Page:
Computational Materials Science

One avenue of our research is focused on computational materials science. Here, we use several plane-wave algorithms to elucidate the electronic structure of various extended solids. Ultimately, in studying a materials electronic structure, we can gain valuable insight to optical and thermoelectric properties. Utilizing density functional theory (DFT) and the linearized-augmented plane-wave (LAPW) method in WIEN2k, we calculate the electron density, band structure, density of states, optical properties, and thermoelectric quantities of materials. Current work is aimed at determining the impact of substituent size (crystal radii) and electronegativity on the band gap and density of states of TiO2 polymorphs. Supercells of rutile, anatase, and brookite are substituted with approximately 6% of P, S, Cl, As, Se, Br, Sb, and Te and the electronic structure is investigated.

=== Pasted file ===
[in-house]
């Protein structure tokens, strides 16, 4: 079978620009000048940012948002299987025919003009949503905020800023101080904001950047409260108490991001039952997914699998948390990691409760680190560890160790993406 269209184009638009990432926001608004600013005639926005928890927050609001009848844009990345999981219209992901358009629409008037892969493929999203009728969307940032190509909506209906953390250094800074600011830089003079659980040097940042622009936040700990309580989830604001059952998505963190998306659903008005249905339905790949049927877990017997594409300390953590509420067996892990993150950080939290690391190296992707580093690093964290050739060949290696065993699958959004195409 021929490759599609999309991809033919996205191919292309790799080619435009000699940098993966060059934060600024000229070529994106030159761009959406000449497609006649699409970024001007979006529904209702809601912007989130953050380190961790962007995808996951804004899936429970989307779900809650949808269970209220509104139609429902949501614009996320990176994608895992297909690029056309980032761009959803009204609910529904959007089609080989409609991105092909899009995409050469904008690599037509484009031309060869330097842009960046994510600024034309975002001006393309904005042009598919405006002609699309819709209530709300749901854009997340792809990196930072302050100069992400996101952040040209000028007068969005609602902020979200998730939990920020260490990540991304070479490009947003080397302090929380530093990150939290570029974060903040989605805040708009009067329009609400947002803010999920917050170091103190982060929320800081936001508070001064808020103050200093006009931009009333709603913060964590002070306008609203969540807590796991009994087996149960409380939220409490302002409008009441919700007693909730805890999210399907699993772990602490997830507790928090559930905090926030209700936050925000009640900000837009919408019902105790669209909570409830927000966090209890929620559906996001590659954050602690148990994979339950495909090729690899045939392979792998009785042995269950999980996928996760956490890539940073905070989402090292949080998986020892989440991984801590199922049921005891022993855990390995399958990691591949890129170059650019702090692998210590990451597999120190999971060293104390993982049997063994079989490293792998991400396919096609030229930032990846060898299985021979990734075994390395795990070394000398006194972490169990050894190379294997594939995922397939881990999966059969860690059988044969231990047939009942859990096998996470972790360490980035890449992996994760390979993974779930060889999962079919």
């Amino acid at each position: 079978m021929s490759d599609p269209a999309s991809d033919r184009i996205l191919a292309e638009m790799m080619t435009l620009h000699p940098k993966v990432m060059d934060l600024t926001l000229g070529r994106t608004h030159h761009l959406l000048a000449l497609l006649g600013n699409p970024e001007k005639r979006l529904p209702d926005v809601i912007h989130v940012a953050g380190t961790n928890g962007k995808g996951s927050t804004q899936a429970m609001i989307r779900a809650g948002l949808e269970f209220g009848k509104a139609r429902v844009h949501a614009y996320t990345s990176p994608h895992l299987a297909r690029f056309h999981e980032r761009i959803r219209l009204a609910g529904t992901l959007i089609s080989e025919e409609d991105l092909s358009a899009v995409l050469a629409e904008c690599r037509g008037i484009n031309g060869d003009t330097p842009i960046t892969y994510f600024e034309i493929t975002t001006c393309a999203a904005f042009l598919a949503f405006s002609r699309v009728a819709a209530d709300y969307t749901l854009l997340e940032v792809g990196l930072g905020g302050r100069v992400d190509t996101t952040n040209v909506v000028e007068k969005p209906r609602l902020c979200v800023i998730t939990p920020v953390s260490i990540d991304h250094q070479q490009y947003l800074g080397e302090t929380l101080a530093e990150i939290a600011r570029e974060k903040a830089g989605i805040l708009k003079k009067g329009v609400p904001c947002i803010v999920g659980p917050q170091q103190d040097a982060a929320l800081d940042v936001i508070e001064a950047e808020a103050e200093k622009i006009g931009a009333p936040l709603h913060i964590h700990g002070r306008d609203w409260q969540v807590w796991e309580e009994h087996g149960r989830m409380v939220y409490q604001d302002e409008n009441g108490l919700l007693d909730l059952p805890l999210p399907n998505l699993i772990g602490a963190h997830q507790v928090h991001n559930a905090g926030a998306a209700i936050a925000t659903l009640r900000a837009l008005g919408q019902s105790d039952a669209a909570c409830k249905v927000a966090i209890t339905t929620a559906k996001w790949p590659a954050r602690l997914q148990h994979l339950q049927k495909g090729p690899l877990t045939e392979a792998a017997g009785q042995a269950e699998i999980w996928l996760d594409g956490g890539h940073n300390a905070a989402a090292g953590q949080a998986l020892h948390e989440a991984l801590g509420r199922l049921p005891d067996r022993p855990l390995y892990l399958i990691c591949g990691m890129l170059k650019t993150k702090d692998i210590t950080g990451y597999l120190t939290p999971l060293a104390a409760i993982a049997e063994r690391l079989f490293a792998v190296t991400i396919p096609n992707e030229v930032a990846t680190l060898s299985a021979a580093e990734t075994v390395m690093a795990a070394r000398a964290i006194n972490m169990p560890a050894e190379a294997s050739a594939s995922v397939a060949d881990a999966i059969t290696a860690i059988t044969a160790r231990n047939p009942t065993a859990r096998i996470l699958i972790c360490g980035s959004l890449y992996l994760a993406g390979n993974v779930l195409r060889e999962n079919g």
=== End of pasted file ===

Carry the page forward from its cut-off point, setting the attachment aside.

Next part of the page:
Matthew Srnec, Graduate Student
Andrew Glaid, Undergraduate Student

mSrnec1     mSrnec2     aGlaid
Left: Unit cell of rutile, depicting the 110 lattice plane.
Center: Corresponding electron density plot of the rutile 110 plane.
Right: 2x2x2 rutile supercell with approximately 6% substitution.

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